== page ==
6 Types of Tea to Consider for Your Next Cuppa, from Green to Oolong

Here’s the tea

PureWow editors select every item that appears on this page, and the company may earn compensation through affiliate links within the story. All prices are accurate upon date of publish. You can learn more about the affiliate process here.

types of tea: green, rooibos and hibiscus teas, side by side
ATU Images/Liudmila Chernetska/mescioglu/Getty Images

There’s nothing like unwinding with a steaming hot cuppa. Or maybe you’re an iced-tea-on-the-patio type of person. Either way, you may adore the stuff without knowing exactly what it is. Here, you’ll find details on six different types of tea for every palate, from robust black tea to sweet-tart hibiscus. Not only do we break down the tasting notes, origins and harvesting processes for each, but we also recommend a few favorites to shop, in case you’re in need of a restock.

The 20 Best Tea Brands to Cozy up with This Year

How Is Tea Made?

Sure, you have putting on the kettle and pouring water into a mug down pat. But how does your favorite tea go from plant to shelf? Most tea originates from the camellia sinensis plant, which originated in southern China. There are two varietals: camellia sinensis var. sinensis, which is milder in flavor and grows mostly in China and other East Asian countries, and camellia sinensis var. assamica, which is more robust and grows mainly in India.

Despite most teas being made from varieties of the same plant, unique harvesting and processing techniques give each type its own unique body, flavor and characteristics. For instance, some teas are completely oxidized (which intensifies their flavor and darkens the leaves’ color) and others aren’t at all. Teas can be rough chopped, rolled into tight balls by hand or air-dried. Some are picked early in their harvest while others are picked late. Much like wine, beer and coffee, there’s a ton of delicious tea for your taste buds to explore, all of them one of a kind.

types of tea: types of tea infographic showing six types of teas, their tasting notes and popular varieties
Dasha Burobina

Your Guide to 6 Types of Tea

types of tea: black tea
Stefania Pelfini, La Waziya Photography/Getty Images

1. Black Tea

  • How It’s Made: The tea leaves are harvested, wilted, crushed and fully oxidized
  • How It Tastes: robust, malty, strong
  • Where It’s From: China, India, Kenya, Nepal, Sri Lanka, Vietnam
  • Popular Varieties: Earl Grey, English Breakfast,Darjeeling

Black tea is arguably the most common, at least in the U.S. Typically, it boasts about half the caffeine content of a cup of coffee and has a robust flavor and dark color. It’s the base of many popular breakfast blends and mixes well with milk, sugar and flavors or sweeteners. Black tea also has theaflavins, a polyphenol that’s a product of oxidation. According to a 2018 report published in Molecules, theaflavins are believed to offer a range of health benefits, including “fat-reducing and glucose-lowering capabilities and lifestyle-related disease prevention related to anti-obesity, anticancer, anti-atherosclerotic, anti-inflammatory, antiviral, antibacterial, anti-osteoporotic and anti-dental caries properties.” (P.S.: That masala chai you crave on the reg starts with black tea.)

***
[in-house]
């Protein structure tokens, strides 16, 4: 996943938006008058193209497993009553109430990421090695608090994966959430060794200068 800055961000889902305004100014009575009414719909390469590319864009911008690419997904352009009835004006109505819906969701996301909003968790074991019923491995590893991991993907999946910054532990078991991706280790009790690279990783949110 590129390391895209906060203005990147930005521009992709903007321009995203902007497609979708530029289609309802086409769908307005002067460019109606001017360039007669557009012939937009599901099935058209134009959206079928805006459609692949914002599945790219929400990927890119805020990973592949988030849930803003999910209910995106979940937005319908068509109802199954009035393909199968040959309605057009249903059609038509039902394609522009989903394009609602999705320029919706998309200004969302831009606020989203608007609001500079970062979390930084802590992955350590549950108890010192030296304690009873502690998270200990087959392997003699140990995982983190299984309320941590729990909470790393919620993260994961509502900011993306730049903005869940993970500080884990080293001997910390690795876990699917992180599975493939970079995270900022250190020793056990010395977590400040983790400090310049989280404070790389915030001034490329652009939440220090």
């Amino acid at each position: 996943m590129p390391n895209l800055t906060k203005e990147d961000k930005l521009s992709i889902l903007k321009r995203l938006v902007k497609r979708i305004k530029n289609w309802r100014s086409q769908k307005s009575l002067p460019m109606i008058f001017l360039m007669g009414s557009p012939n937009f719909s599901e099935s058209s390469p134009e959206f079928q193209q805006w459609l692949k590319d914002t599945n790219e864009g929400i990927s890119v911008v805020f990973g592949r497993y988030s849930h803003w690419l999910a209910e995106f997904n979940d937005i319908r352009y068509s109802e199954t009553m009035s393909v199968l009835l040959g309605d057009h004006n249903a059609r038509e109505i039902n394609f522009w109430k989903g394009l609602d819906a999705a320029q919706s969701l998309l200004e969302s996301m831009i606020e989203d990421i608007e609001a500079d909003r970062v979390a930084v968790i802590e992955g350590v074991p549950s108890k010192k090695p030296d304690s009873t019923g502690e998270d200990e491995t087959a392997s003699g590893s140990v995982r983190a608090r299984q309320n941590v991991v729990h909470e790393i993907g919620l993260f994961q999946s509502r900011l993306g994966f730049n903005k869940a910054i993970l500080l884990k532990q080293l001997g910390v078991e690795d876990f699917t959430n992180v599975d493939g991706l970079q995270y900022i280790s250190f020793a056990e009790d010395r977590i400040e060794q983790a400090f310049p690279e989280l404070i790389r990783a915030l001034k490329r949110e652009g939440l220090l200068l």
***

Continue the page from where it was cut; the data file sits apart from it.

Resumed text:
types of tea: green tea
ATU Images/Getty Images

2. Green Tea

  • How It’s Made: The leaves are harvested and instantly steamed or pan-fired for partial oxidation
  • How It Tastes: vegetal, mellow, floral
  • Where It’s From: China, Japan
  • Popular Varieties: Bi Luo Chun, Matcha, Sencha

Lighter in body and milder in taste than black tea, green tea has about half the caffeine content of its darker counterpart. It’s minimally oxidized and immediately steamed or pan-fired to stop the process. Limiting oxidation is what gives the tea its signature lightness and vegetal taste. Japanese green teas range from slightly savory to briny, while Chinese green teas are usually soft and mellow. You may be most familiar with matcha, a powdered, concentrated Japanese green tea that’s beloved for its rich, grassy flavor.

types of tea: hibiscus tea
mescioglu/Getty Images

3. Herbal Tea

  • How It’s Made: Different herbs, flowers, fruits, leaves, seeds and/or spices are dried, then steeped in hot water
  • How It Tastes: varies by type
  • Where It’s From: China
  • Popular Varieties: Chamomile, Hibiscus, Peppermint

Despite the name, herbal tea technically isn’t tea at all. The category consists of caffeine-free blends of different plants, spices and seeds to create unique flavors. Herbal teas have been used for their wellness and medicinal properties for thousands of years, ever since the Sumerians first grew herbs. Also called herbal infusions or tisanes, popular ingredients include rose, peppermint, ginger, lavender and hibiscus.

types of tea: white tea
Stefania Pelfini, La Waziya Photography/Getty Images

4. White Tea

  • How It’s Made: For some white teas, the tips and buds of the plant are harvested before forming full leaves. For others, the leaves are harvested after they unfurl. Either way, they’re minimally oxidized before being dried